Fitness Distilled

No Sleep, No Problem

Whether you were up all night due to barking dogs, the voices in your head, or binge watching on Netflix, there’s no question that the last thing you want to do first thing in the morning is hit the gym. But that doesn’t mean you get to roll back over in bed. There are a few steps you can take to not only get through a tough training session on no sleep, but maybe even set some PR’s too.


If this was you last night, you can still train this morning.

1 Shower First

Yeah, Stinky, you still have to shower after your workout no matter what, but rinsing off beforehand will help wake you up. Plus, the heat of the water will raise your core temperature, warming your muscles and lessening the risk of injury should you fail to warm up properly at the gym. Try it.


2 Take A Supplement

A study published in Aviation, Space, and Environmental Medicine looked at the amino acid L-Tyrosine and its affect on subjects who pulled an all-nighter while performing various tasks. Two groups of people were kept awake for more than 24 hours, but those supplementing with L-Tyrosine performed better than the placebo group.

Another option is caffeine anhydrous, a concentrated source of the magic ingredient in coffee. You already know it can help you focus better and keep you alert, but a 2010 study in Medicine and Science in Sports and Exercise found that caffeine anhydrous improved muscle function in the quads. In 2012, a study in Plos One showed caffeine supplementation improved muscle power—specifically when lifting in the morning. A cup of coffee is a good start, but you need a supplement containing caffeine anhydrous (most pre-workout powders have them) to get the full effect.


Studies show this is better than egg whites and oatmeal.


3 Train Fasted

You may think you should eat more food after a long night to get your get energy up, but you’d be fine to consume nothing other than water, black coffee, or supplements until after you’ve trained. Nutritionists used to think this would cause muscle loss, but that’s not true. On the contrary, fasting can actually increase the fat you burn during exercise.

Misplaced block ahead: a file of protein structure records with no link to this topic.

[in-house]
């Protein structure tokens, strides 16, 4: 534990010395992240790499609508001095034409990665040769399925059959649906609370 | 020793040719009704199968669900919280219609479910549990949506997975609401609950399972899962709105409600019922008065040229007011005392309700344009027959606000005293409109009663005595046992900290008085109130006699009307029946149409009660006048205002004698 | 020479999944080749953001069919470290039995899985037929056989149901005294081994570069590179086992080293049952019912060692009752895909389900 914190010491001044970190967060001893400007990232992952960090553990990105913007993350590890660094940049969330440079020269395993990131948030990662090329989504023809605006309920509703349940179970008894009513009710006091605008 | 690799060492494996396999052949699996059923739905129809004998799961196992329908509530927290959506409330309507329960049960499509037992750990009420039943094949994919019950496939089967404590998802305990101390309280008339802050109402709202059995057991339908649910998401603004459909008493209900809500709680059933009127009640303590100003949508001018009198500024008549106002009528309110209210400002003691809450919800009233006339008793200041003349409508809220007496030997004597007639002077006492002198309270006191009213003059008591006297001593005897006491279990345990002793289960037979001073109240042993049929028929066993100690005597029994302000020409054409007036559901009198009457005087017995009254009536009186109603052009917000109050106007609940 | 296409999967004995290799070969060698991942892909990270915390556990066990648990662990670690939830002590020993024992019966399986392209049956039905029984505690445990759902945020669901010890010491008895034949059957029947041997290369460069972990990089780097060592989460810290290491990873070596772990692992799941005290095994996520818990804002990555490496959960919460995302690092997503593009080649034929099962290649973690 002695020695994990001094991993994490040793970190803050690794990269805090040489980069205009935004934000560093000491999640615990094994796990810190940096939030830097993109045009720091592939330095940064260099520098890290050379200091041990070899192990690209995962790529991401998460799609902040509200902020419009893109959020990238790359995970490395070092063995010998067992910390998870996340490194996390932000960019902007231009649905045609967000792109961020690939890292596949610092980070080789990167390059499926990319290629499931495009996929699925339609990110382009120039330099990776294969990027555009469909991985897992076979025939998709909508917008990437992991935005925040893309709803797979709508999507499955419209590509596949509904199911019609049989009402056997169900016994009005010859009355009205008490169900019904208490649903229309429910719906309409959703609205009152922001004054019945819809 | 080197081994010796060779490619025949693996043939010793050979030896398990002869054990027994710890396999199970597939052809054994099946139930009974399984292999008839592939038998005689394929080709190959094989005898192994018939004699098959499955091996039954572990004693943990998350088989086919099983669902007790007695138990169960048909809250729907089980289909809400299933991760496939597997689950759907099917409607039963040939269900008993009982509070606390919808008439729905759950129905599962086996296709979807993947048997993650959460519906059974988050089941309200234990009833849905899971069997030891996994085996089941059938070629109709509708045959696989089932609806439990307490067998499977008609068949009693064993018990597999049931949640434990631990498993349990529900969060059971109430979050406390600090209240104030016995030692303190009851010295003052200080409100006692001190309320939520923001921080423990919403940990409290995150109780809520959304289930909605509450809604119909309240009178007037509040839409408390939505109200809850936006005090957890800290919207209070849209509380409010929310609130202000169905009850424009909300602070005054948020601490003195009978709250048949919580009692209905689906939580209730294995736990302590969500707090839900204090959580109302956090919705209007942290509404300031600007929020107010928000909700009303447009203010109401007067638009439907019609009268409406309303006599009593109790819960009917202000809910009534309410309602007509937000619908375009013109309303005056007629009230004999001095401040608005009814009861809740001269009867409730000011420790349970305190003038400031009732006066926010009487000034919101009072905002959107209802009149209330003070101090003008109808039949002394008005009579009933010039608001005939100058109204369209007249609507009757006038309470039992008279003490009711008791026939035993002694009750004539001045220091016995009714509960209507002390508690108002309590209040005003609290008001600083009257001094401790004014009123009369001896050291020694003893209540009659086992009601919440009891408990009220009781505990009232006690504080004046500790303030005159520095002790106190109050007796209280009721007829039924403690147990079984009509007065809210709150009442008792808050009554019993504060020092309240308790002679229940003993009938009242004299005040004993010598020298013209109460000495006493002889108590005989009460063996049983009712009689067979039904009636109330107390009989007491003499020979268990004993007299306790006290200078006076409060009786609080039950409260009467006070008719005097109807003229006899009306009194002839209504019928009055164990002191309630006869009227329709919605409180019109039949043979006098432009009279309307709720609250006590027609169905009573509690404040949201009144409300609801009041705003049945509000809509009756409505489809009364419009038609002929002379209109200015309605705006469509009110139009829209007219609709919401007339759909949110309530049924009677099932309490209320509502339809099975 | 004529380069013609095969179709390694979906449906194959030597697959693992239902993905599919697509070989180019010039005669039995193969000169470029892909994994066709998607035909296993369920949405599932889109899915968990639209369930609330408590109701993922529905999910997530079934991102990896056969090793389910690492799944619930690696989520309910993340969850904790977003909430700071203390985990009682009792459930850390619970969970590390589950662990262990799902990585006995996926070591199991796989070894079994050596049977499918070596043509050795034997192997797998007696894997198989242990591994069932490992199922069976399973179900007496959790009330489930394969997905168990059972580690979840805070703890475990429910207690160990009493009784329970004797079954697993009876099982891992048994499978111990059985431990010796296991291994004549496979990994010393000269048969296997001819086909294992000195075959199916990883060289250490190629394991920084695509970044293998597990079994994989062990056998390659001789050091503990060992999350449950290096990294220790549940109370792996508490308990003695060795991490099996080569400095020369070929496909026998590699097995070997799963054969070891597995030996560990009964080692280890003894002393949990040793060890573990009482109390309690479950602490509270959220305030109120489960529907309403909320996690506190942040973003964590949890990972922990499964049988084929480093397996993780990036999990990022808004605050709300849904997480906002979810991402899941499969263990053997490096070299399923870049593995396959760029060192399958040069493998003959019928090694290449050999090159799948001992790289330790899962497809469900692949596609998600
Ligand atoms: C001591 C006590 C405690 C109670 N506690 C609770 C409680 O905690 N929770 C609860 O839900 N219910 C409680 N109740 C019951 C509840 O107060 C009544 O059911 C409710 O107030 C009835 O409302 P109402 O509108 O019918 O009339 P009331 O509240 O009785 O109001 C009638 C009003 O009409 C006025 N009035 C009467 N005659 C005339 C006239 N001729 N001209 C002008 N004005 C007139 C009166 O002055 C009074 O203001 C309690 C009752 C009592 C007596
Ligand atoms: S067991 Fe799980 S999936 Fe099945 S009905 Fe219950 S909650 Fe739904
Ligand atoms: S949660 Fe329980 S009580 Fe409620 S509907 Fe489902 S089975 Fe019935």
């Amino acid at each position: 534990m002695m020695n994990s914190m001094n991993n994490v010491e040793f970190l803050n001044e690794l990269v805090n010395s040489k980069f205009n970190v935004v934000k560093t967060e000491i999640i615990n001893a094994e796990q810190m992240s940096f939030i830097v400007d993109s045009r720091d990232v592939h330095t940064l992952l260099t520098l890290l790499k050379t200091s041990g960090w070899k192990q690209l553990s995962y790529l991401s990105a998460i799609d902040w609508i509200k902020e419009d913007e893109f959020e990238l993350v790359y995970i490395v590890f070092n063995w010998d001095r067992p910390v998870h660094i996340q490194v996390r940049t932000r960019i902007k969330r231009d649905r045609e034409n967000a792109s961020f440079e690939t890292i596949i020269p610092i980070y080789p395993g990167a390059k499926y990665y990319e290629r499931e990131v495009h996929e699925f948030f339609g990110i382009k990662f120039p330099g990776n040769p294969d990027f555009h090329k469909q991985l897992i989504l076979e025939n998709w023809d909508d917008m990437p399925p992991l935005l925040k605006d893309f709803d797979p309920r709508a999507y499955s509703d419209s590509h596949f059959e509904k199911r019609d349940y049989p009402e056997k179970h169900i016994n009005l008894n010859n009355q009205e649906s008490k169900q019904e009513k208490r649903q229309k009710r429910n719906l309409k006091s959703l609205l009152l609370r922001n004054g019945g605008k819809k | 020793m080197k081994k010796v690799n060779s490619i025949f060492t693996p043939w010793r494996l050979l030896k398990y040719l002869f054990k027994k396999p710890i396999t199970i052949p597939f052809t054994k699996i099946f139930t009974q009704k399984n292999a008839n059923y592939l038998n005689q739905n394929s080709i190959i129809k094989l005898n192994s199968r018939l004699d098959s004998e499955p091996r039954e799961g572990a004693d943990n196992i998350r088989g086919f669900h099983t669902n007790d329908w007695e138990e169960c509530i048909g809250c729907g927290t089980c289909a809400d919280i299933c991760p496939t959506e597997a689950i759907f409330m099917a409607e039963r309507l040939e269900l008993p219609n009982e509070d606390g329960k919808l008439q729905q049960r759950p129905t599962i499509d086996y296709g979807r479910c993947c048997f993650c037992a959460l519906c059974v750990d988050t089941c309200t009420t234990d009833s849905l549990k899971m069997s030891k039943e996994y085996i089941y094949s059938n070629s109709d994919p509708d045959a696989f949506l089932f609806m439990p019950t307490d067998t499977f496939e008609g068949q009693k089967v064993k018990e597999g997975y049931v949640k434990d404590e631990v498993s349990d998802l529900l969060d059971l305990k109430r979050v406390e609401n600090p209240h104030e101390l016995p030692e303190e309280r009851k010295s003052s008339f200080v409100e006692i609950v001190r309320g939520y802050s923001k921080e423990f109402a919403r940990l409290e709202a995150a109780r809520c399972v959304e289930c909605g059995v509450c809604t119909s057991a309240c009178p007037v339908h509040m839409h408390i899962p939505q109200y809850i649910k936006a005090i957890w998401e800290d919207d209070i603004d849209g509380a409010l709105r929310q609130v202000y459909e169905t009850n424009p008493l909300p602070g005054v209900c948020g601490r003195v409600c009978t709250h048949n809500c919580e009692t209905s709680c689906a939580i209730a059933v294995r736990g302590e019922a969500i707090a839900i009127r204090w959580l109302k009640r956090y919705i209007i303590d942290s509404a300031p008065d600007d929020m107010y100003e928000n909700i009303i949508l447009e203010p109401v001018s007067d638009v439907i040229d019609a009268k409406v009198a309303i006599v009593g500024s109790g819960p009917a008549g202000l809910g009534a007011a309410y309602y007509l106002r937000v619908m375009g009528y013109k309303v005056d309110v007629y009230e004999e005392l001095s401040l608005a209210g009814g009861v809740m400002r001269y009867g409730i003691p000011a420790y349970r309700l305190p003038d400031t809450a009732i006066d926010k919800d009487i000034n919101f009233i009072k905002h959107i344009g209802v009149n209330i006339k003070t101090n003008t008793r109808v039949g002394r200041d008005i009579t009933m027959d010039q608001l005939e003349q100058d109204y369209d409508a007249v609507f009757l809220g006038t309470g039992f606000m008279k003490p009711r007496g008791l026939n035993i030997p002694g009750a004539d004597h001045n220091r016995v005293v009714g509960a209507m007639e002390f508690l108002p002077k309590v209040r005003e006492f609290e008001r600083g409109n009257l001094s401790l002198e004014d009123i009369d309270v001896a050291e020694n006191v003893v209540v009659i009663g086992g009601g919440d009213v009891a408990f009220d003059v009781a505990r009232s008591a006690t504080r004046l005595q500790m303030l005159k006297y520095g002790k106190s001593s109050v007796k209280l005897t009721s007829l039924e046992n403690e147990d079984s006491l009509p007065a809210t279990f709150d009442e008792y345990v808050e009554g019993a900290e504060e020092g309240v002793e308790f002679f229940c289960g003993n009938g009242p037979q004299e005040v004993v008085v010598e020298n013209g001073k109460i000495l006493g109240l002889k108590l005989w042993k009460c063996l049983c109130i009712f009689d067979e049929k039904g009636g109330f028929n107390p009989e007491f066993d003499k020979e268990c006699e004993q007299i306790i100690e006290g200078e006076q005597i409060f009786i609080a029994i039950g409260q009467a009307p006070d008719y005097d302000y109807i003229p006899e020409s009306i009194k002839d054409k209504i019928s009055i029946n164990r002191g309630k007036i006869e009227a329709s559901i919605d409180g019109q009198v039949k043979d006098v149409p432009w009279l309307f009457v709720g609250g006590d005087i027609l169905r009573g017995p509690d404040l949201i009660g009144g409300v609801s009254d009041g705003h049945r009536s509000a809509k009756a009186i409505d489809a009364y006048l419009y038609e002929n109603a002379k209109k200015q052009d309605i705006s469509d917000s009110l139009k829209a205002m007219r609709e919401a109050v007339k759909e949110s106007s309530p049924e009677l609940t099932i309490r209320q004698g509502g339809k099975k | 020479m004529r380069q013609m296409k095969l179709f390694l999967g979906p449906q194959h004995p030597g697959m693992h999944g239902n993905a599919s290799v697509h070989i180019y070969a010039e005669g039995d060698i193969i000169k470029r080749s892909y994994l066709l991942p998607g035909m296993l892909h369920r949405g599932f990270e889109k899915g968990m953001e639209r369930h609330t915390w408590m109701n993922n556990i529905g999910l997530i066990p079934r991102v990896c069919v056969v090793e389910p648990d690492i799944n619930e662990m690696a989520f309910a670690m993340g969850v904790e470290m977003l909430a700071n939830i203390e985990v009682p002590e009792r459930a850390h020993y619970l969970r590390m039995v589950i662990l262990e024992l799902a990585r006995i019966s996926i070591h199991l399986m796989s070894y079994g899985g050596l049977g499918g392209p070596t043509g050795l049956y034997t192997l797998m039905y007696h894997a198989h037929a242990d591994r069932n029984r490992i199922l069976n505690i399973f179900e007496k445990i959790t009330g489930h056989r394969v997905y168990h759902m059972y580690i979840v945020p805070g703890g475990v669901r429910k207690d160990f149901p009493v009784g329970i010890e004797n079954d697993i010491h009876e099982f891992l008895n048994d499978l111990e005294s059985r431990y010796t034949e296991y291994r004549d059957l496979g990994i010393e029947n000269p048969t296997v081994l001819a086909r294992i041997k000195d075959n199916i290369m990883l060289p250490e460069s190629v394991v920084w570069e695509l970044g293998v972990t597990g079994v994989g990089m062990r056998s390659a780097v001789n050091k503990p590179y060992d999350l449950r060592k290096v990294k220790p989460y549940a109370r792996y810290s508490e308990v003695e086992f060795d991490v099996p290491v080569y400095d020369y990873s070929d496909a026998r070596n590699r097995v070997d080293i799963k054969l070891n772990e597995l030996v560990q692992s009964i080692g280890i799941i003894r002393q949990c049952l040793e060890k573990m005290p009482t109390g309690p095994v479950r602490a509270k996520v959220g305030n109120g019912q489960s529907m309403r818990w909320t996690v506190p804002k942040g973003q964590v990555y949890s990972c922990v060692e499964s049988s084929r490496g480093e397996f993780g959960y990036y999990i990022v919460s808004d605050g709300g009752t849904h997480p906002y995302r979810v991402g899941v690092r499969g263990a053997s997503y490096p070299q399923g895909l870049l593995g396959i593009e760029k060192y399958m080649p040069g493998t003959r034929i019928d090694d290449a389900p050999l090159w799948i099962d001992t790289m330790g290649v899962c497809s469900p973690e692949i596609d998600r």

And here’s something else. A poor night’s sleep decreases insulin sensitivity, making you apt to store more of the food you eat as fat the next day. Fasting can help counteract this. In 2010, the Journal of Physiology reported that subjects who lifted on an empty stomach not only improved insulin sensitivity but turned on more signaling within the muscle cells for greater growth than those who consumed carbs before and during exercise.

Furthermore, morning fasts help the brain heal itself. The journal Autophagy published a report showing that short-term fasts offer “a simple, safe, and inexpensive means” for the brain to recycle waste material and prevent loss of function in brain cells. In other words, skipping breakfast does the complete opposite of what your mom told you—it will make you think more clearly over time, and help you attack your workouts with greater concentration.


Wouldn’t you rather do this before the gym?


4 Do Heavy Exercises Last

No matter how warm you may think you are, handling heavy weights on a bench press or deadlift when you’re tired is asking for trouble. Instead, do more joint-friendly lifts that are easier to perform first in your session. Opening with dumbbell and machine work can prepare you mentally and physically to load up the bar later in the workout. You may not be able to go as heavy by then, but you’ll train at less risk for injury. And, honestly, your weights probably won’t be as far down as you think—maybe 10–15%.

Join the Discussion

  • Milo

    A few good tips to try and counter the negative effects of low quality or low volume sleep!

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